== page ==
1953: #1 hits the year I was born

Stalin died

Les and Roger Green, back porch of 5 Gaines St, 2nd floor, 1953

It’s time for the #1 hits the year I was born, 1953, when I arranged the armistice which ended the Korean conflict and ordered Stalin to go away.

I’ve noticed that many of my friends who were born in the mid-1960s and later know the sensations of their natal year. I suppose a lot of that was them hearing the songs on oldies stations.

But the early 1950s was a bit of a neverland, neither the big band tunes of the 1930s and 1940s nor the rock and roll era that started c. 1955. 

As it turned out, someone gave me a CD of the hits of that fateful annum. It came out in 2006 from SONY/BMG. Not all were #1s, but it did give me a more profound background about that year of music. The ones marked with an asterisk (*)were on the album.

All these #1s below, except No Other  Love, were certified gold records. You will note there are 72 weeks represented because there were multiple charts involving sales, radio airplay, and jukebox play.


Vaya Con Dios (May God Be With You) – Les Paul and Mary Ford, eleven weeks at #1

The Song From Moulin Rouge (Where Is Your Heart) – Percy Faith with Fecilia Sanders  on vocals, ten weeks at #1

*You You You – The Ames Brothers, eight weeks at #1 . I most remember Ed Ames from a hatchet demonstration he performed on The Tonight Show with Johnny Carson

*RagsTo Riches – Tony Bennett with the Percy Faith Orchestra, eight weeks at #1

The Doggie In The Window – Patti Page, eight weeks at #1. My mother sang this novelty song around the house when I was growing up.  

Till I Waltz With You Again – Teresa Brewer, seven weeks at #1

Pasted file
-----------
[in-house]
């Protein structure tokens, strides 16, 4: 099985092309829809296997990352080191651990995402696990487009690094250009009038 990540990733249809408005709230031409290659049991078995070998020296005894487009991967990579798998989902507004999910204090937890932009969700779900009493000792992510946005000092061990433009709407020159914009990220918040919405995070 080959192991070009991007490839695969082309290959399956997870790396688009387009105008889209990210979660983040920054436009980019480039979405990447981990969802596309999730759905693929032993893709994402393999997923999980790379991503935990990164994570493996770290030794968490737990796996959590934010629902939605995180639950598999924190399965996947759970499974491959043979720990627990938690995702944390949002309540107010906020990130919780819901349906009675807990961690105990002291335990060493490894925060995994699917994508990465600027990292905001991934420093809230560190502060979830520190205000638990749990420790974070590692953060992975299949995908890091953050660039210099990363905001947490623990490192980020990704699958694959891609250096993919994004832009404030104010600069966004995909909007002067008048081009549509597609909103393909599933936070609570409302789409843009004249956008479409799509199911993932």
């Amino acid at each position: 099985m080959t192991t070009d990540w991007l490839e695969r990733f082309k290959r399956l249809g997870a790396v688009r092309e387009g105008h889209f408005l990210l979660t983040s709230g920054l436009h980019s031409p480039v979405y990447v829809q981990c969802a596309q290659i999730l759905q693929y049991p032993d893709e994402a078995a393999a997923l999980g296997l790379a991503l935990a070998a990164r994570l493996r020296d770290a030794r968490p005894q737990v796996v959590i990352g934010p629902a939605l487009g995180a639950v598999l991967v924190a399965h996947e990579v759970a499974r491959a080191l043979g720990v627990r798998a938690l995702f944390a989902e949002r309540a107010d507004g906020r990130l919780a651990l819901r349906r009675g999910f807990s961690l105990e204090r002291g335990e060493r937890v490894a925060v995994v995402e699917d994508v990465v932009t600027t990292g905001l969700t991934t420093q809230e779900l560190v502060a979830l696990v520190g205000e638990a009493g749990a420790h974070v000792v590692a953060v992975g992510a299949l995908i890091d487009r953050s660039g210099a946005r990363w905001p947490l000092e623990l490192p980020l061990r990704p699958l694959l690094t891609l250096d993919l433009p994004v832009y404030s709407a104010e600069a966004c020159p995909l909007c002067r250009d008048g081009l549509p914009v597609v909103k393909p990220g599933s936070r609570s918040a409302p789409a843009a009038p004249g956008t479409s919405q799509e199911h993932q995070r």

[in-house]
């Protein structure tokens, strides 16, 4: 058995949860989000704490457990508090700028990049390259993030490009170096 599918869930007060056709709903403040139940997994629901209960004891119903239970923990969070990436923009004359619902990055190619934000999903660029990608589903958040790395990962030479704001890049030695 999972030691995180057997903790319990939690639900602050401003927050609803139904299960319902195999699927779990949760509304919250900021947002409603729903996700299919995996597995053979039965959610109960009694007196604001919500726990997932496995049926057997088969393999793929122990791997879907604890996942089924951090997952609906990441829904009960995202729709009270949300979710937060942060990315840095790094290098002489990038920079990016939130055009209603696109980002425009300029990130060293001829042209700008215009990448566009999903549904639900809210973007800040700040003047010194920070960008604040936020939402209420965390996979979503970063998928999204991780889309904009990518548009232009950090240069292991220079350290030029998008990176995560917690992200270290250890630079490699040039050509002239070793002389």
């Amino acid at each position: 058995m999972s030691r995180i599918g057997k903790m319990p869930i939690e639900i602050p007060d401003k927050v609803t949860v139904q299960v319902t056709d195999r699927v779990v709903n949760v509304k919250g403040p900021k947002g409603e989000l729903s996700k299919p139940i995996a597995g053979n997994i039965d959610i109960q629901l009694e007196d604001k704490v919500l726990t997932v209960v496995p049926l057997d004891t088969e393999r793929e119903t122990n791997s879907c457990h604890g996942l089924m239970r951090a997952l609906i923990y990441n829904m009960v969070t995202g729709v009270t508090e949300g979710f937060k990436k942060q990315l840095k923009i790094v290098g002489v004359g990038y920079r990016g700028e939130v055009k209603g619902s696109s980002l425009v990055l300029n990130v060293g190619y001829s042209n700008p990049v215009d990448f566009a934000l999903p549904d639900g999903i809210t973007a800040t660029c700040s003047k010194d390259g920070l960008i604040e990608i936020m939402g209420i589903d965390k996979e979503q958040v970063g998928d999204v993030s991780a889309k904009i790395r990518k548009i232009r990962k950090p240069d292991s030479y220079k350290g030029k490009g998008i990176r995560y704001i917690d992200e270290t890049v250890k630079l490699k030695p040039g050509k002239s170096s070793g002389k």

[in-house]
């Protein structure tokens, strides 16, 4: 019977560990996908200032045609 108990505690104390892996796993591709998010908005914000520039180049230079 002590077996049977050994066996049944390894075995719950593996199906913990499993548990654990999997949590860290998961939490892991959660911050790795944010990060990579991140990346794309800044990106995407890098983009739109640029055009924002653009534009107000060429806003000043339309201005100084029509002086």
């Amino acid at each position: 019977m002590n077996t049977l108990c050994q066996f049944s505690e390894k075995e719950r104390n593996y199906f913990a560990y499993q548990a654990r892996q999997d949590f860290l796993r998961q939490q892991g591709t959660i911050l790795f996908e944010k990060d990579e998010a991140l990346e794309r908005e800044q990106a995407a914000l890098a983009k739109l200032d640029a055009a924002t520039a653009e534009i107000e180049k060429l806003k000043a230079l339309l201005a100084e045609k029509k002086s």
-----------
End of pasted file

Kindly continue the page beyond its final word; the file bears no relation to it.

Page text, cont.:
I’m Walking Behind You – Eddie Fisher, seven weeks at #1. That’s Sally Sweetland on harmony vocals

*Don’t Let The Stars Get In Your Eyes -Perry Como, five weeks at #1

No Other Love – Perry Como, four weeks at #1. From the musical Me and Juliet by Rodgers and Hammerstein. 

St. George and the Dragonet – Stan Freburg, four weeks at #1, novelty

There were lower-charting songs I know quite well: Dean Martin’s That’s Amore (#2), Eh, Cumpare by Julius LaRosa (#2), and Eartha Kitt’s version of Santa Baby (#3).

Familiar songs from the album include Satin Doll by Duke Ellington, Venezuela by Harry Belafonte, and The Four Lads’ version of Istanbul.

For all you 1953 enthusiasts, 161 songs.

Author: Roger

I'm a librarian. I hear music, even when it's not being played. I used to work at a comic book store, and it still informs my life. I won once on JEOPARDY! - ditto.

3 thoughts on “1953: #1 hits the year I was born”

  1. Julius LaRosa was fired by Arthur Godfrey on the air during the broadcast of October 19, 1953. LaRosa sang the song “Manhattan” and right after Godfrey said on the air that it was LaRosa’s swan song. Godfrey’s reason for the firing was that LaRose “lacked humility” and never explained exactly what that meant. Most of the press and all of the audience sided with La Rosa. After the firing Godfrey’s popularity took a huge dip and he never regained the admiration he once held.

Leave a Reply

Your email address will not be published. Required fields are marked *

Social media & sharing icons powered by UltimatelySocial